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Defining the Enemy
September 19, 2001
by Sam Adams

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So now we have declared war on "terrorism." There's just one problem: terrorism is not an ideology like Nazism or Zionism. It is a process, a means for the weak to fight the strong when they have no other means. It is a method. We might as well declare war on calculus.

America would not exist without terrorism. How could an army of farmers have defeated the British without terrorists like Francis Marion, the Swamp Fox, and the men who threw British tea into Boston Harbor? The nineteenth century was dotted with terrorists like Denmark Vesey, Nat Turner and John Brown. Brown tried to raid a Virginia arsenal to arm a slave uprising. He failed and was hanged, but he made an impression. Years later, a Confederate terrorist named William Quantrill raided Lawrence, Kansas, and killed every man and boy in the place only because Brown had been born there.

There were other terrorists at work in post-bellum America. The most famous, known in English as Crazy Horse, had an odd theory that no one, however well armed or well connected, however divinely justified, had a right to drive his people out of their homes. The Great White Father in Washington dismissed this theory as contemptuously as he dismisses the claims of the Palestinians today.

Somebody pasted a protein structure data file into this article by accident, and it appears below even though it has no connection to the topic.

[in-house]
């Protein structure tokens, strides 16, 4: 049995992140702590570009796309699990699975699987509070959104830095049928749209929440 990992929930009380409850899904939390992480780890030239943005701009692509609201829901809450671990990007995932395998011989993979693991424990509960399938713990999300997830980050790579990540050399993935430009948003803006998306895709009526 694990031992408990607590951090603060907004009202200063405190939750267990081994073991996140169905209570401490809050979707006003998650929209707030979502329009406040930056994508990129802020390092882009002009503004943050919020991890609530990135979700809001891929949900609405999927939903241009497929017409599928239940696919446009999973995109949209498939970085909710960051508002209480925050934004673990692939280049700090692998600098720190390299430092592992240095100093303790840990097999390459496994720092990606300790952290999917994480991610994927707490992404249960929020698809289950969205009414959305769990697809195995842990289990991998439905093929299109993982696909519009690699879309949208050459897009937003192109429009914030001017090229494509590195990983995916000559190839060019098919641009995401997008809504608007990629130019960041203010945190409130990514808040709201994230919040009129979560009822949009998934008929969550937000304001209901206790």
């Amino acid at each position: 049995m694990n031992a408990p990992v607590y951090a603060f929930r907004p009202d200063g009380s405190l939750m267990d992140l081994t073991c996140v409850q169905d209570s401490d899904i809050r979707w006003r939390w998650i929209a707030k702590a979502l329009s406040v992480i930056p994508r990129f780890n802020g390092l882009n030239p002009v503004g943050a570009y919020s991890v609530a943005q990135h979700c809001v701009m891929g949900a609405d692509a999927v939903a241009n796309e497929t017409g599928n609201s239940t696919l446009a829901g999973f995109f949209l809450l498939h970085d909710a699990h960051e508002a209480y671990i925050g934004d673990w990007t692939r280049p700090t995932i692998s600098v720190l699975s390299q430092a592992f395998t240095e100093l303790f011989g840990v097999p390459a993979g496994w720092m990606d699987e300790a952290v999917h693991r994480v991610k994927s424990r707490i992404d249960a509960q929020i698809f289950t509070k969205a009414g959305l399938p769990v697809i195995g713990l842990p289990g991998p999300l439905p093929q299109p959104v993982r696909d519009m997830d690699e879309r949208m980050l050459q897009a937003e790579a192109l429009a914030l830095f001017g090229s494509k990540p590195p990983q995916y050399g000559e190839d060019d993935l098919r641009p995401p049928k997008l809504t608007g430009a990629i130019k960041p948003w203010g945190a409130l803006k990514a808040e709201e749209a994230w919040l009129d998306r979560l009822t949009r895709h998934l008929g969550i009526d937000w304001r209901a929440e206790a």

By 1914 the US had no further need of terrorists. It had an overseas empire confiscated from Spain and a brand-new canal zone acquired from Colombia (by creating the puppet-state of Panama). It even felt confident enough to send troops to chase down the Mexican terrorist Pancho Villa. All part of the good-neighbor policy. Woodrow Wilson was the first politician to recognize that great power implies engagement with the world, including its wars; but even after 1918, Americans thought they could re-organize the Old World at will and then retreat beyond their oceans. They were stunned when the Japanese Navy sailed halfway across the Pacific and sank their boats.

How do you tell a terrorist from a freedom fighter? By whether he has succeeded or not. Terrorists: Hamas, the Irish Republican Army, the Basque separatists, Black September. Freedom fighters: the Stern gang, the Mau Mau, the Viet Cong, the Taliban, the Contras (remember them?). But keep watching the scoreboard. In this Orwellian world, alliances shift like sands on a stormy beach. Is Manuel Noriega a CIA asset or a drug lord who has to be kidnapped and imprisoned? Should we arm Iraq just so we can test our new weapons against the ones we sold them last year? If we present the faith-based Taliban with 47 million dollars, how are they likely to spend it?

Who cares? Osama bin Laden was born to be the star of our two-minutes' hate. He's a trust-fund terrorist, a dilettante spending his daddy's money and being photographed in his snowy costumes, impeccably groomed, a Dodi Fayed who collects guns instead of high-class tarts. As long as he's around and willing to play his part, we never need look critically at our role in the world or why so many people seem to think we're the terrorists.

 
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